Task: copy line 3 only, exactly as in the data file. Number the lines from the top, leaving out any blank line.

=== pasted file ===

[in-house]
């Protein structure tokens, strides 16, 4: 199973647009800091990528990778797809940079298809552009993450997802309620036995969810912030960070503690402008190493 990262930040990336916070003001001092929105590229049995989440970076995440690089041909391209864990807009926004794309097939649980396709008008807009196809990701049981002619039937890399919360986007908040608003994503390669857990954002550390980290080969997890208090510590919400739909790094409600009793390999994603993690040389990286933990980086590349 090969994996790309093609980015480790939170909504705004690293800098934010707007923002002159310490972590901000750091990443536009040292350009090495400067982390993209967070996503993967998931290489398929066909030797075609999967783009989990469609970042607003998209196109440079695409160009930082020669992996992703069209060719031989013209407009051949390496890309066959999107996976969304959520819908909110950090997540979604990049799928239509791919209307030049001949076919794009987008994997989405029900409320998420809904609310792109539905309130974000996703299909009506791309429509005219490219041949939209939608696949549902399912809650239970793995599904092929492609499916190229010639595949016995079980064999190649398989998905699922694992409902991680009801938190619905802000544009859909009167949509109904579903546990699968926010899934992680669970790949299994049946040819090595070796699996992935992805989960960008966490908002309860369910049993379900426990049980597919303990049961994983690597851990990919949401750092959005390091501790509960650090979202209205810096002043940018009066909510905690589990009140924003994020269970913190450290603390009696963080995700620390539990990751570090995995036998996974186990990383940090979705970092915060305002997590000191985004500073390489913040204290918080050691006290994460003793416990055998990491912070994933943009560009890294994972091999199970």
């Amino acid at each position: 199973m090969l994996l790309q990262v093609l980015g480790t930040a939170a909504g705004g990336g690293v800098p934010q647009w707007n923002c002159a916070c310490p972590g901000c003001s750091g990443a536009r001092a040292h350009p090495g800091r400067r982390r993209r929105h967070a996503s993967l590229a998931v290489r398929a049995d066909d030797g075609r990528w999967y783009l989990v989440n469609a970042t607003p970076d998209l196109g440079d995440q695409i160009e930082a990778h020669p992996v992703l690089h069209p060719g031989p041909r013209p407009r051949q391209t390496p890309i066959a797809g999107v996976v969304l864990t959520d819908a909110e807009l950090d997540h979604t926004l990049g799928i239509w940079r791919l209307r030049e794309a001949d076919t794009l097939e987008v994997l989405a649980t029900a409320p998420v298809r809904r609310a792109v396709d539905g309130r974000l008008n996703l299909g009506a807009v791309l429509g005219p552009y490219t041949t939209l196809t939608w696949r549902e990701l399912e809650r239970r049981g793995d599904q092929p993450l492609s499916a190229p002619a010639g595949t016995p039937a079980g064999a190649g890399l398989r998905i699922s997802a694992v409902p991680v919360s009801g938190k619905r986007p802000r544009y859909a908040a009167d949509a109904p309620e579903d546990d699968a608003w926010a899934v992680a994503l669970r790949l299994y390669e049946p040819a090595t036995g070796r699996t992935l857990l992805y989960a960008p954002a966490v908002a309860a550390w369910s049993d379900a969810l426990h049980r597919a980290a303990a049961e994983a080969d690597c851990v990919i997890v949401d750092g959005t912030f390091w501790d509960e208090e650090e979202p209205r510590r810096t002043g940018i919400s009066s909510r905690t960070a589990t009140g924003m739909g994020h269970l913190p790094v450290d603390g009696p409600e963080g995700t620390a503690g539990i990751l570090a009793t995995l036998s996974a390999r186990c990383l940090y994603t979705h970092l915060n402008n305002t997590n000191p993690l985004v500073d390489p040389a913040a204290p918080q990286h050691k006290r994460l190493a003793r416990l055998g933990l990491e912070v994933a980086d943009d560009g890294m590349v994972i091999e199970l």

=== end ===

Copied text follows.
């Amino acid at each position: 199973m090969l994996l790309q990262v093609l980015g480790t930040a939170a909504g705004g990336g690293v800098p934010q647009w707007n923002c002159a916070c310490p972590g901000c003001s750091g990443a536009r001092a040292h350009p090495g800091r400067r982390r993209r929105h967070a996503s993967l590229a998931v290489r398929a049995d066909d030797g075609r990528w999967y783009l989990v989440n469609a970042t607003p970076d998209l196109g440079d995440q695409i160009e930082a990778h020669p992996v992703l690089h069209p060719g031989p041909r013209p407009r051949q391209t390496p890309i066959a797809g999107v996976v969304l864990t959520d819908a909110e807009l950090d997540h979604t926004l990049g799928i239509w940079r791919l209307r030049e794309a001949d076919t794009l097939e987008v994997l989405a649980t029900a409320p998420v298809r809904r609310a792109v396709d539905g309130r974000l008008n996703l299909g009506a807009v791309l429509g005219p552009y490219t041949t939209l196809t939608w696949r549902e990701l399912e809650r239970r049981g793995d599904q092929p993450l492609s499916a190229p002619a010639g595949t016995p039937a079980g064999a190649g890399l398989r998905i699922s997802a694992v409902p991680v919360s009801g938190k619905r986007p802000r544009y859909a908040a009167d949509a109904p309620e579903d546990d699968a608003w926010a899934v992680a994503l669970r790949l299994y390669e049946p040819a090595t036995g070796r699996t992935l857990l992805y989960a960008p954002a966490v908002a309860a550390w369910s049993d379900a969810l426990h049980r597919a980290a303990a049961e994983a080969d690597c851990v990919i997890v949401d750092g959005t912030f390091w501790d509960e208090e650090e979202p209205r510590r810096t002043g940018i919400s009066s909510r905690t960070a589990t009140g924003m739909g994020h269970l913190p790094v450290d603390g009696p409600e963080g995700t620390a503690g539990i990751l570090a009793t995995l036998s996974a390999r186990c990383l940090y994603t979705h970092l915060n402008n305002t997590n000191p993690l985004v500073d390489p040389a913040a204290p918080q990286h050691k006290r994460l190493a003793r416990l055998g933990l990491e912070v994933a980086d943009d560009g890294m590349v994972i091999e199970l």